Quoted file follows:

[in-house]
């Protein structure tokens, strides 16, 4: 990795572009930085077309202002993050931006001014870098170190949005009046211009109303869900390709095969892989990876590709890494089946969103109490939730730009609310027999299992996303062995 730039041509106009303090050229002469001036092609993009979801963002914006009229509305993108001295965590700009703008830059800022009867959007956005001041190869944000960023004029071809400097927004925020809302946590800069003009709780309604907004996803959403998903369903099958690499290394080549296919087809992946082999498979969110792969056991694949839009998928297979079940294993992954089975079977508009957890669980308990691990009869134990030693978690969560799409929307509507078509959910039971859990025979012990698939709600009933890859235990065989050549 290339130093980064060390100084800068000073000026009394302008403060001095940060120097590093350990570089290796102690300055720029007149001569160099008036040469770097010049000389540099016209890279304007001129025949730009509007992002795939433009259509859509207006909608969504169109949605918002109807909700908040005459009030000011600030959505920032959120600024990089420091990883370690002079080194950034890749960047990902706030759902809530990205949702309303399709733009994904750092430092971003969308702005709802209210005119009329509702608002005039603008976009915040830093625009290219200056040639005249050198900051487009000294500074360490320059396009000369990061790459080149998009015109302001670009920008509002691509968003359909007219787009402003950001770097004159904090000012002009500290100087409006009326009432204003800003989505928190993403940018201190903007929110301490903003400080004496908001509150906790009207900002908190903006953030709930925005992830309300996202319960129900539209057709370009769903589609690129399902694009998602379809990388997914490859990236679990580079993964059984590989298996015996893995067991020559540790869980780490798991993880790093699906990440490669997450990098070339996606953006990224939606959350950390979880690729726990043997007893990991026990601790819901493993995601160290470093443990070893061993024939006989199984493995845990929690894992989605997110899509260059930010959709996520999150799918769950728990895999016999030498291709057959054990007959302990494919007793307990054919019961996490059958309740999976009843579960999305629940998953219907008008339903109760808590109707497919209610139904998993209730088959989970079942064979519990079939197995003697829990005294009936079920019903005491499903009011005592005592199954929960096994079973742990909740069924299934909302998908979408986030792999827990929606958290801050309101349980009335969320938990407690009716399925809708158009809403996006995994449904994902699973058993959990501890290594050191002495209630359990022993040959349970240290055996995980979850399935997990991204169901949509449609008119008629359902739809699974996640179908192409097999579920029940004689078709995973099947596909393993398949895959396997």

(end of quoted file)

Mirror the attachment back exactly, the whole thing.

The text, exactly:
[in-house]
């Protein structure tokens, strides 16, 4: 990795572009930085077309202002993050931006001014870098170190949005009046211009109303869900390709095969892989990876590709890494089946969103109490939730730009609310027999299992996303062995 730039041509106009303090050229002469001036092609993009979801963002914006009229509305993108001295965590700009703008830059800022009867959007956005001041190869944000960023004029071809400097927004925020809302946590800069003009709780309604907004996803959403998903369903099958690499290394080549296919087809992946082999498979969110792969056991694949839009998928297979079940294993992954089975079977508009957890669980308990691990009869134990030693978690969560799409929307509507078509959910039971859990025979012990698939709600009933890859235990065989050549 290339130093980064060390100084800068000073000026009394302008403060001095940060120097590093350990570089290796102690300055720029007149001569160099008036040469770097010049000389540099016209890279304007001129025949730009509007992002795939433009259509859509207006909608969504169109949605918002109807909700908040005459009030000011600030959505920032959120600024990089420091990883370690002079080194950034890749960047990902706030759902809530990205949702309303399709733009994904750092430092971003969308702005709802209210005119009329509702608002005039603008976009915040830093625009290219200056040639005249050198900051487009000294500074360490320059396009000369990061790459080149998009015109302001670009920008509002691509968003359909007219787009402003950001770097004159904090000012002009500290100087409006009326009432204003800003989505928190993403940018201190903007929110301490903003400080004496908001509150906790009207900002908190903006953030709930925005992830309300996202319960129900539209057709370009769903589609690129399902694009998602379809990388997914490859990236679990580079993964059984590989298996015996893995067991020559540790869980780490798991993880790093699906990440490669997450990098070339996606953006990224939606959350950390979880690729726990043997007893990991026990601790819901493993995601160290470093443990070893061993024939006989199984493995845990929690894992989605997110899509260059930010959709996520999150799918769950728990895999016999030498291709057959054990007959302990494919007793307990054919019961996490059958309740999976009843579960999305629940998953219907008008339903109760808590109707497919209610139904998993209730088959989970079942064979519990079939197995003697829990005294009936079920019903005491499903009011005592005592199954929960096994079973742990909740069924299934909302998908979408986030792999827990929606958290801050309101349980009335969320938990407690009716399925809708158009809403996006995994449904994902699973058993959990501890290594050191002495209630359990022993040959349970240290055996995980979850399935997990991204169901949509449609008119008629359902739809699974996640179908192409097999579920029940004689078709995973099947596909393993398949895959396997």